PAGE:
Quadriceps Fat Pad Signal Intensity and Enlargement on MRI: Prevalence and Associated Findings
OBJECTIVE. The purpose of this investigation was to characterize the MRI appearance of the quadriceps fat pad and to correlate the findings with other knee abnormalities, anatomic measurements of the extensor mechanism, and findings from history and at physical examination. MATERIALS AND METHODS. Ninety-two consecutive knee MRI examinations from 84 patients were retrospectively reviewed by two musculoskeletal radiologists for quadriceps fat pad enlargement and signal intensity. Other data from the retrospective review included infrapatellar and prefemoral fat pad signal intensity, quadriceps and patellar tendon abnormalities joint effusion, medial plica, chondromalacia, articular muscle thickness, and prepatellar edema. The patellar length, patellar articular length, patellar tendon length, and femoral sulcus angle were measured. MRI reports were reviewed for meniscal and ligament abnormalities. Clinical data were reviewed for findings of anterior knee pain in the history and at physical examination. The chi-square and Student's t tests were used to determine significant associations. RESULTS. Twelve percent (11/92) of MRI examinations showed quadriceps fat pad mass effect on the suprapatellar recess, which was associated with intermediate or fluid signal intensity of the quadriceps fat pad (ξ2 = 7.19, p = 0.0274) but with no other findings on knee MRI. Anterior knee pain at physical examination was associated with quadriceps fat pad mass effect (ξ2 = 8.76, p = 0.0031), medial collateral ligament abnormality (ξ2 = 4.83, p = 0.0031), and history of anterior knee pain (ξ2 = 22.76, p < 0.0001). CONCLUSION. Enlargement of the quadriceps fat pad on MRI has a prevalence of 12% and is significantly associated with intermediate or fluid signal intensity of the quadriceps fat pad and anterior knee pain.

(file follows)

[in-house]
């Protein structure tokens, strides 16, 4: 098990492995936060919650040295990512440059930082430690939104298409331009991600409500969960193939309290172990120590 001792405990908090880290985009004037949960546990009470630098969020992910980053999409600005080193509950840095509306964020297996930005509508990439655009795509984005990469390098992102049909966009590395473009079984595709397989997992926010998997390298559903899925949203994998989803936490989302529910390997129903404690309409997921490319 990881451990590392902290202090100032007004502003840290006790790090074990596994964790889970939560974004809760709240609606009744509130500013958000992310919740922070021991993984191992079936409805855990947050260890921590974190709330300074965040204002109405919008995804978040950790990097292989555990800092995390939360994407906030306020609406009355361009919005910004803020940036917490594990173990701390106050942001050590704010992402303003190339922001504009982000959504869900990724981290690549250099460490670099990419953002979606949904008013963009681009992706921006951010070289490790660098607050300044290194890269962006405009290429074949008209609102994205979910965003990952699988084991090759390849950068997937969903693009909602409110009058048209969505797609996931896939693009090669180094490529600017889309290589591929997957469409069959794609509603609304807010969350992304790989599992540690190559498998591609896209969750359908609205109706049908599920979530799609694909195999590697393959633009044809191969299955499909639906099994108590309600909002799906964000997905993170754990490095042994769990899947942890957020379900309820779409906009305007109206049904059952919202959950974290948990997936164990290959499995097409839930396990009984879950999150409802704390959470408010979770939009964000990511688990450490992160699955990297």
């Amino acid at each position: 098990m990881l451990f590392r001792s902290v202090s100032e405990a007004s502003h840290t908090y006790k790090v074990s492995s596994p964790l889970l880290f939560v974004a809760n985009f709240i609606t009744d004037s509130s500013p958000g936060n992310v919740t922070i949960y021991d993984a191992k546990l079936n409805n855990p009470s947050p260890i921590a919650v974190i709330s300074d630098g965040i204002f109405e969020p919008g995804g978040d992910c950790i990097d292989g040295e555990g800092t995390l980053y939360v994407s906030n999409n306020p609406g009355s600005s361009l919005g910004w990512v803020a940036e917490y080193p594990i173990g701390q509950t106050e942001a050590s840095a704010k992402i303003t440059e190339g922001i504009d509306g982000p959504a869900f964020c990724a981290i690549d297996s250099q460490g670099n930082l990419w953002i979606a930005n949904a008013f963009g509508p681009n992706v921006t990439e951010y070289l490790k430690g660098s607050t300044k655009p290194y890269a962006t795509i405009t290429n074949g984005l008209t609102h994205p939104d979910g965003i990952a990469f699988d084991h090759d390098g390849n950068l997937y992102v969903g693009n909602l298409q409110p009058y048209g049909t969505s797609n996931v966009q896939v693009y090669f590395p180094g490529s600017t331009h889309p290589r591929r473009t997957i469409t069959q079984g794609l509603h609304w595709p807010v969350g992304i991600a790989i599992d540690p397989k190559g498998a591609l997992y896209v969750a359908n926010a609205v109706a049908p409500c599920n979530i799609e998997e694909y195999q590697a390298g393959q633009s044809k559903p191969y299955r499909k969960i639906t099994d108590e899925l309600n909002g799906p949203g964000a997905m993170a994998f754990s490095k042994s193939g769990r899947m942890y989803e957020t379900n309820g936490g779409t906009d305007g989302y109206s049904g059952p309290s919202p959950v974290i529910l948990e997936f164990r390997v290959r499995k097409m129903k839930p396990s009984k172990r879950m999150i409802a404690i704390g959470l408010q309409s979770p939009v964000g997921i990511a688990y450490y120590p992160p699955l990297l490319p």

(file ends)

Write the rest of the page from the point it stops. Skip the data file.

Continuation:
Roth, C; Jacobson, J; Jamadar, D; Caoili, E; Morag, Y; Housner, J
American Journal of Roentgenology
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